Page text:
Serves 10-12

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Crostini With Figs & Honey

Submitted by Ralph Copeland. Ralph is from Crane, Texas. He is Sandy’s cousin and frequent travel partner.


  • Loaf or baguette of French or Italian bread
  • 5 teaspoons Sandy Oaks Extra Virgin Olive Oil
  • 4 cloves of garlic, peeled
  • Six ounces mild or “sweet” Gorgonzola cheese
  • Eight dried figs, cut in half; or 16 dried figs, depending upon their size and the size of the croutons. If in season, use fresh figs.
  • 1-1/2 tablespoons honey
  • 1/2 tablespoon Herbs de Province
  • 2 teaspoons mignonette pepper, with allspice
  • 8 sprits of fresh opal basil, or fresh mint.

Directions – Download The Recipe

Cut eight one inch thick croutons, on the bias, from the loaf or baguette; it’s best if the bread is slightly stale. Toast each crouton on one side only. Place two of the croutons, toasted side up, on each dessert dish or bread plate.

Brush each crouton generously with a fragrant olive oil (a garlic-infused oil is especially suitable). Rub each of the toasted oil-coated croutons vigorously with the cut end of a garlic clove halved cross ways.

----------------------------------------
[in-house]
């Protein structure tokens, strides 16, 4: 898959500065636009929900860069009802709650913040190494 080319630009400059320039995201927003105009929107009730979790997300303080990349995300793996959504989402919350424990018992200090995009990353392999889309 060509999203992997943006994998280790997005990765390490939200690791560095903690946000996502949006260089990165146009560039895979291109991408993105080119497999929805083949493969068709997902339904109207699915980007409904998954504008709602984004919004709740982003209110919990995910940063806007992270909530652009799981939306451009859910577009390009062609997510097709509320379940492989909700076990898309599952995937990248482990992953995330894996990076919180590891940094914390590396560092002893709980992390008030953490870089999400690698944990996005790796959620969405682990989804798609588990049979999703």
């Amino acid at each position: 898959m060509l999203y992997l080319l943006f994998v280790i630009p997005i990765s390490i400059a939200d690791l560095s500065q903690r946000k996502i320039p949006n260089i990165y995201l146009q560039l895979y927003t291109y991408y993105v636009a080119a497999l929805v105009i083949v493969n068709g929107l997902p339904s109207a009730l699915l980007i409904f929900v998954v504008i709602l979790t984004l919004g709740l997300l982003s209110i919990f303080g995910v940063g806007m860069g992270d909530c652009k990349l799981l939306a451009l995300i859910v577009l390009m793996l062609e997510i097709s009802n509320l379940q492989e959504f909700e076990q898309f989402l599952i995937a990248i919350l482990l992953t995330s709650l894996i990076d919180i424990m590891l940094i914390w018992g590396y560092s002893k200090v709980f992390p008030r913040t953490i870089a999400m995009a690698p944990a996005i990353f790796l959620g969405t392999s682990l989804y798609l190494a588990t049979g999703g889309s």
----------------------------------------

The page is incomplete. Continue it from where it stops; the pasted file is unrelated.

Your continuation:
Parboil the figs in a small pan of boiling water briefly-perhaps 30 seconds, more or less, depending on the texture of the figs. Dunk the figs in ice water briefly to stop the cooking, and drain on paper towels. (Alternately plump the figs in ice water for a couple of hours.) Pinch off the stems. Place two figs-or two fig halves-side by side on the croutons, which-oiled and garliced-are now crostinis.

Sprinkle each crostini with a generous tablespoon of mild, or “sweet” Gorgonzola cheese, crumbled into pea-sized pieces. (Or try a good chevre cheese, or even Roquefort.) Drizzle each crostini, and the plate surrounding it, with a teaspoon of honey, preferably a strong dark honey like tupelo or buckwheat, though orange-blossom or wild flower honey “is also nice and will suffice.”

Drizzle the edge of each plate with 1/4 tsp of plain olive oil.

Sprinkle a pinch of Herbs de Province (includes savory, rosemary, and lavender, among other things) on each crostini, and grind a little mignonette pepper (50/50 white and black peppercorns, plus a pinch of coriander seeds) mixed with a few whole allspice berries, over each plate. (A few pink peppercorns in your mill made for eye appeal.)